Behind the Seal


For much of the past decade in Australia the term ‘craft beer’ served its purpose well, identifying local and independent microbreweries passionately committed to brewing a wider variety of beer styles than the corporate breweries offered.

In the last few years, however, corporate breweries have increasingly developed their own craft brands or acquired successful independent breweries.

Where independent breweries could previously say they were different from corporate breweries because they brewed more fuller flavoured beers, were more innovative and didn’t compromise on ingredients, these acquisitions of credible independent breweries mean that this is no longer the case.

Ownership, however, still matters to a growing number of beer lovers and the growing taste for beer from independent breweries is a consumer-based social movement. Clearly defining the word ‘craft’ has proved difficult and elusive and the corporate breweries have successfully co-opted the term, causing confusion among the growing number of consumers that like to support independent breweries.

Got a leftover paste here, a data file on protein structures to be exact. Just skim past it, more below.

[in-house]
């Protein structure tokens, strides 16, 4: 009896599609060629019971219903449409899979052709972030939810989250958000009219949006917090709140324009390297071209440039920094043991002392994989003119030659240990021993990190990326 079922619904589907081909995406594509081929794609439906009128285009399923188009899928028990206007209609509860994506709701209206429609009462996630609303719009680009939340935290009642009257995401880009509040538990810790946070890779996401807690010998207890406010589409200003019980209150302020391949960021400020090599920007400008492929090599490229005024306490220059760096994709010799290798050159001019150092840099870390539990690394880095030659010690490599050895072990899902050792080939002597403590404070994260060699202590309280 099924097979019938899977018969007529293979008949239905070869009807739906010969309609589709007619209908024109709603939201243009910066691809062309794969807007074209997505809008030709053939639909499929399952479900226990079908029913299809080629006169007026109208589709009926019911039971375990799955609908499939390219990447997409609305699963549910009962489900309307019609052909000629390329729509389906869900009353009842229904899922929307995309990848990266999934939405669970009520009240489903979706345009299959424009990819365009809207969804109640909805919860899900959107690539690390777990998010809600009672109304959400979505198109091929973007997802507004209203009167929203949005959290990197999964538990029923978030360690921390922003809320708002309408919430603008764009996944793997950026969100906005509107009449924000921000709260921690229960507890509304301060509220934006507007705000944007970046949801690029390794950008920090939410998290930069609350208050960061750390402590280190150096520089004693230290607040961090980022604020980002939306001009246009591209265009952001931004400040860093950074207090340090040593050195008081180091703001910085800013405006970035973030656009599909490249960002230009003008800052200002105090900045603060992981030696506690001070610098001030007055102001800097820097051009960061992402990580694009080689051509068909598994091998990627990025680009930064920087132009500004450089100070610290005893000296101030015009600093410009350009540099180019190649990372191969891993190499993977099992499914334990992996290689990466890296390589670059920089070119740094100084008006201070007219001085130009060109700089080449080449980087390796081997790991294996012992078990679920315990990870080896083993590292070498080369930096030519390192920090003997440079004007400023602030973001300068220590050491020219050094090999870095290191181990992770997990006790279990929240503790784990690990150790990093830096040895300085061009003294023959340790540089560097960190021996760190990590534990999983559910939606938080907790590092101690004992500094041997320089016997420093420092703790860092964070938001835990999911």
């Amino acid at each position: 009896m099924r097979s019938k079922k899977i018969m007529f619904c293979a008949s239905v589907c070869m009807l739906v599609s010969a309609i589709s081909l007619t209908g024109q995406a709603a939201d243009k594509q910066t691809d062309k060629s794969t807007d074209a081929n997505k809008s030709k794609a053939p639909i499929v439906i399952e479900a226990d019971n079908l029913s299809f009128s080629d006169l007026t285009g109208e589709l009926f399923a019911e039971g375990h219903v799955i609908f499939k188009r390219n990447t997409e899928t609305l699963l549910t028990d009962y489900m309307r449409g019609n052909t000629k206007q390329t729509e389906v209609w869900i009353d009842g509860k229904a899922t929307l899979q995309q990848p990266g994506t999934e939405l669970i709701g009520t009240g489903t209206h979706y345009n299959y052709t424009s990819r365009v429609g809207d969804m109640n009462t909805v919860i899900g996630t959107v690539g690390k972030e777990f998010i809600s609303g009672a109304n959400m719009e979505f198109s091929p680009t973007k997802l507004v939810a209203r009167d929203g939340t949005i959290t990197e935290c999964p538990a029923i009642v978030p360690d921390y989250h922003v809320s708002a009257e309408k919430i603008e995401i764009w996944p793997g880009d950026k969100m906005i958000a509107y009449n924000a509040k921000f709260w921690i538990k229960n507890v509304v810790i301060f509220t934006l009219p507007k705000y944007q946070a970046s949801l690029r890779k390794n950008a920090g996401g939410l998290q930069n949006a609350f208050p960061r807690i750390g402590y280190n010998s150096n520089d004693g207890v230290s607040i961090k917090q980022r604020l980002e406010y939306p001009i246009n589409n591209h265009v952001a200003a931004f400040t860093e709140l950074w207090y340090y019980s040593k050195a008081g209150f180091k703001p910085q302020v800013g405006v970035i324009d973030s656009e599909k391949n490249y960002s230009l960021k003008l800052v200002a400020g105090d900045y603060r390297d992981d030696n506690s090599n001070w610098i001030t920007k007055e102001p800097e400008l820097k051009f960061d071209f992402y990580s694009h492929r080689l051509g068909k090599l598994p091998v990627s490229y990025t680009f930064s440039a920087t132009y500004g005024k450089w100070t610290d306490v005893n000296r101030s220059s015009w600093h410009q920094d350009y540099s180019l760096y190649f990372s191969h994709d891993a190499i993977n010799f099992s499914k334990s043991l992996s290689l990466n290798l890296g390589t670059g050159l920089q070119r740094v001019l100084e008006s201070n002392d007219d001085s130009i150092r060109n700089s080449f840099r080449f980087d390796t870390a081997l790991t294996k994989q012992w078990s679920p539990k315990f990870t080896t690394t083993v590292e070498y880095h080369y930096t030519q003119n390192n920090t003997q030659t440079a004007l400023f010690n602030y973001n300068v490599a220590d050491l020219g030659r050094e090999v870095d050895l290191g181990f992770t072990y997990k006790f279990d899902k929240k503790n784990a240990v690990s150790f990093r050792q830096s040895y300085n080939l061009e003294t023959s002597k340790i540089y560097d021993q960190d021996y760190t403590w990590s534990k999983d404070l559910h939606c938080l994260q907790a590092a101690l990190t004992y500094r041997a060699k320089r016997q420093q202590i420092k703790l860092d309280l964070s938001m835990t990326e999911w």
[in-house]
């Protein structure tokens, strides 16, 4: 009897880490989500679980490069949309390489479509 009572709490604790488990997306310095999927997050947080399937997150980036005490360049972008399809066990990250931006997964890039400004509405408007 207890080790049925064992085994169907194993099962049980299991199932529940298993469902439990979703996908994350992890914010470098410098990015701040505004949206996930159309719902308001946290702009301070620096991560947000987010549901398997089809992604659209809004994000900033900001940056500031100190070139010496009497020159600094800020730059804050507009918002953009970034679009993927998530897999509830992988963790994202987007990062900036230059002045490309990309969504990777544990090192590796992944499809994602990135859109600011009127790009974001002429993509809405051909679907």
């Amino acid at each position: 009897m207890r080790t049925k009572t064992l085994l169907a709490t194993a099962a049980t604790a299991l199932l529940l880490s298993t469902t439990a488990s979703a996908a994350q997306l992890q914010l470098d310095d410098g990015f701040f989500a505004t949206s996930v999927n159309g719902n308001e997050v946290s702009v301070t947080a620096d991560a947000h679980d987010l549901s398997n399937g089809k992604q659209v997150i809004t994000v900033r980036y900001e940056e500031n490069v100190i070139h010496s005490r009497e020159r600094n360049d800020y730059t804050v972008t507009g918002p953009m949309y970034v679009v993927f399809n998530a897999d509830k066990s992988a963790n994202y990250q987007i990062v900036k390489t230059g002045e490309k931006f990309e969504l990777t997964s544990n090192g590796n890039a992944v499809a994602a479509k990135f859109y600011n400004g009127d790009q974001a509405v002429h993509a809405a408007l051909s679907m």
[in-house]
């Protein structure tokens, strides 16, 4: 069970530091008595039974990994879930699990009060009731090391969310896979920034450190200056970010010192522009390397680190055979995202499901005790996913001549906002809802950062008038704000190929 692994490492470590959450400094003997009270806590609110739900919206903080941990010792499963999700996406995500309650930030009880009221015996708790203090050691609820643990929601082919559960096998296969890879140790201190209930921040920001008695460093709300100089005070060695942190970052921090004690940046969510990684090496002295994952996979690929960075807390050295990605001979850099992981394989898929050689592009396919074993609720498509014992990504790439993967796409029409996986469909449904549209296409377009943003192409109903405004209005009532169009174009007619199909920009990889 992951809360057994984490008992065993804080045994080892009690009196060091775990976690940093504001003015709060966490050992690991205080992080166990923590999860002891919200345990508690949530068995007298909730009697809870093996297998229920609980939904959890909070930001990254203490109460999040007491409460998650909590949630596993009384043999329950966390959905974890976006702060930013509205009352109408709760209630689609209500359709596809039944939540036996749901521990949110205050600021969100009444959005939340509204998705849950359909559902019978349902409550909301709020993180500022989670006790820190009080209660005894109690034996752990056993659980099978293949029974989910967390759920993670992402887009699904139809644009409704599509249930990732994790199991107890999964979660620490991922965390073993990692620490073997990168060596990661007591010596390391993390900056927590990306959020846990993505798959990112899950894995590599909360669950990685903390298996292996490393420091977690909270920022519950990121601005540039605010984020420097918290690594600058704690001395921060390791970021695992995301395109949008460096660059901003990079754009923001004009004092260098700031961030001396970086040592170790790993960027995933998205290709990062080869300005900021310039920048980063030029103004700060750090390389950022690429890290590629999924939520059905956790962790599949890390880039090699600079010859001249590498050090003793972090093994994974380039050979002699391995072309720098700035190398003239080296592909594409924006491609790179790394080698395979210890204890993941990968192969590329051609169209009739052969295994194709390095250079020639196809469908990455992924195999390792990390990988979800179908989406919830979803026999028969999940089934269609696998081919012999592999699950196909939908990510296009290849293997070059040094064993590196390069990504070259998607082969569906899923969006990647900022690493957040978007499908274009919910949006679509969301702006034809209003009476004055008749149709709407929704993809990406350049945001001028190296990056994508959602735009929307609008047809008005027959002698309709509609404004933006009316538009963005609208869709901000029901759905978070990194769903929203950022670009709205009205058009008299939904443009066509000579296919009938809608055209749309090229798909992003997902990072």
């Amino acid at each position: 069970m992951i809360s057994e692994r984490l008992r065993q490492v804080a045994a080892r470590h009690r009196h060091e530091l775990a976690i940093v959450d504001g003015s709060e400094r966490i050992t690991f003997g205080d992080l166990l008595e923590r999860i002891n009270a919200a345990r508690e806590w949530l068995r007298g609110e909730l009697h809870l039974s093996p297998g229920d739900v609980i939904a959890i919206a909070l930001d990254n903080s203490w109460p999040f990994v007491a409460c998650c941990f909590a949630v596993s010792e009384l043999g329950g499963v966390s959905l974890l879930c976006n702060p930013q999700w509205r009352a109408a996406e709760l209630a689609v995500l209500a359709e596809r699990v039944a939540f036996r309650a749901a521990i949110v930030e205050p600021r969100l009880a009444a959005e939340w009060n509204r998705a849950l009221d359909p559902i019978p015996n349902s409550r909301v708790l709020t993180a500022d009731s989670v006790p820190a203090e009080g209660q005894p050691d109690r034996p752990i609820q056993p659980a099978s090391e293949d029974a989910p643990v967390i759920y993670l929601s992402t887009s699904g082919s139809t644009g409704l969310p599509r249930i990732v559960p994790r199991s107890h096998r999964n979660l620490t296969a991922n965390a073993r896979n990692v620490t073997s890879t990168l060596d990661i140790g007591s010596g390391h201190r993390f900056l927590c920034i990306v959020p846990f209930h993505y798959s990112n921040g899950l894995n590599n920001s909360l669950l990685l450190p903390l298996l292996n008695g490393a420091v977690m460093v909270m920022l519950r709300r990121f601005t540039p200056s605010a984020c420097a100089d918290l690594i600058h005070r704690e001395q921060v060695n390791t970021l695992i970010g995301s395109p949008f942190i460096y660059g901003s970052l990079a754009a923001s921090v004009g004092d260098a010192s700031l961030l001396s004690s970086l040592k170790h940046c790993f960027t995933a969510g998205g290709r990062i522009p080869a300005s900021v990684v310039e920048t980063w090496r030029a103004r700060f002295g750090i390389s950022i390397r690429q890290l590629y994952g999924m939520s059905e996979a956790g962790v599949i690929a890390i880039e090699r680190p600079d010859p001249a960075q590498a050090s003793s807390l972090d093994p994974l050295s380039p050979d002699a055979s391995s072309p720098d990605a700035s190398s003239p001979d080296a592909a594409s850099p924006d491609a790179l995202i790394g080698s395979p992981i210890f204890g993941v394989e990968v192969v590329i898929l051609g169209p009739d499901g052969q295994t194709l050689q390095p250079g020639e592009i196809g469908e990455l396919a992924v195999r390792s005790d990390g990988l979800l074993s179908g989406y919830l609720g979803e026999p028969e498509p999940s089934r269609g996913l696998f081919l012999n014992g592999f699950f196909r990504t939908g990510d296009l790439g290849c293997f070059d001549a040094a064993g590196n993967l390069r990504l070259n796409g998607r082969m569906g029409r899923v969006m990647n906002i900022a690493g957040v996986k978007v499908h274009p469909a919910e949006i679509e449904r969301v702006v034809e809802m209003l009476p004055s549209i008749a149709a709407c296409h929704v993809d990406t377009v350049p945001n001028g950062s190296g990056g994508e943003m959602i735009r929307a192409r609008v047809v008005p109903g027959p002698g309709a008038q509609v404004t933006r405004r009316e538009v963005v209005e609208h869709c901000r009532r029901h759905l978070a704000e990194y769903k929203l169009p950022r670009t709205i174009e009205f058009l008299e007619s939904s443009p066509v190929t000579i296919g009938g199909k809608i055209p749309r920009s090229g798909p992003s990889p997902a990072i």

When the Craft Brewers Industry Association (CBIA) changed their name to the Independent Brewers Association (IBA) in 2017, they defined an ‘independent’ brewery as any brewery or brewing company that is less than 20% owned by a large brewer and produces less than 40 million litres per annum.

Now with its own Independence Seal to help beer drinkers identify independent breweries, Australia joins a global trend of other countries successfully launching their own seal of independence. Thousands of breweries in the USA, Canada and the UK proudly wear their independence as a badge of honour. Now we can too.

Within Australia, IBA’s goal is for 90% of its member breweries to be utilising the seal by the end of 2019.